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Soil carbon storage potential of direct seeding mulch-based cropping systems in the Cerrados of Brazil


Marc Corbeels, CIRAD, EMBRAPA-Cerrados, Km 18, BR 020, PO Box 08223, 73301-970, Planaltina, DF, Brazil, tel. +55(61) 388 98 49, fax+55(61) 388 98 79, e-mail:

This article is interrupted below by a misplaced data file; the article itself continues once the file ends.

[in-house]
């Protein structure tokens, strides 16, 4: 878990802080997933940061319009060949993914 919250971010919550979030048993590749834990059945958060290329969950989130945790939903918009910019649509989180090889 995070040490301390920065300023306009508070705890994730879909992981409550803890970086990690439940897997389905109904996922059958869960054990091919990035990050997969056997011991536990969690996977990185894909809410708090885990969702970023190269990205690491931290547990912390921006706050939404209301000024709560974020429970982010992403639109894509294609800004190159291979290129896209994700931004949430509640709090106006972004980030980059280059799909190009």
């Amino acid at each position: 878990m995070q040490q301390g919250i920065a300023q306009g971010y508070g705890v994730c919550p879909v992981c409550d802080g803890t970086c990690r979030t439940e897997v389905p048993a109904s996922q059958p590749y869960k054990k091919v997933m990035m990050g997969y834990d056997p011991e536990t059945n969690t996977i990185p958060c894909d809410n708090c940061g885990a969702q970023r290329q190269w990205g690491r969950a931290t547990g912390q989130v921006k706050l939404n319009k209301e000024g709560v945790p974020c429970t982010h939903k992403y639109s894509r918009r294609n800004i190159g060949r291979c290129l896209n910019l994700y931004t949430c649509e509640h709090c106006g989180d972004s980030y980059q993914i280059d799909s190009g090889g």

No-tillage cropping systems with direct seeding into a mulch of plant residues from cover crops – the so-called direct seeding mulch-based cropping (DMC) systems – have been adopted widely over the last 10–15 years in the Cerrado region of Brazil. They are replacing the traditional soybean monoculture with bare fallow using conventional tillage (CT) practices. The objective of this study was to examine how DMC practices affect soil organic carbon (SOC) dynamics and to assess their potential for enhanced soil carbon (C) storage. The approach was to determine soil C stocks along a chronosequence of fields under DMC, and then to apply the generic decomposition and yield (G'DAY) plant–soil model to analyse the soil C storage potential for a number of cropping systems. Forty-five fields were selected on a plateau of Ferralsols in the central Cerrado region to represent a chronosequence of 0–12 years under continuous DMC. Before DMC the fields had been under CT soybean monoculture following the clearing of the native savannah. An average increase in SOC stocks of 0.83 Mg C ha−1 yr−1 in the 0–20 cm topsoil was measured. The corresponding increase in total soil nitrogen was 79 kg N ha−1 yr−1. The G'DAY model predicted a net accumulation of 0.70–1.15 Mg C ha−1 yr−1 in the 0–40 cm topsoil for the first 12 years, depending on the type of soil and DMC system. Model predictions showed that less soil C was accumulated under DMC systems that commenced immediately after clearing the native savannah. Gains in soil C under DMC were primarily due to the introduction of a second crop that caused higher net primary productivity, leading to higher plant C inputs to soil. A rough estimation shows that the conversion of 6 million ha of CT soybean monoculture to DMC in the Cerrados would enhance soil C storage by 4.9 Tg C yr−1 during at least the first 12 years following the conversion to DMC.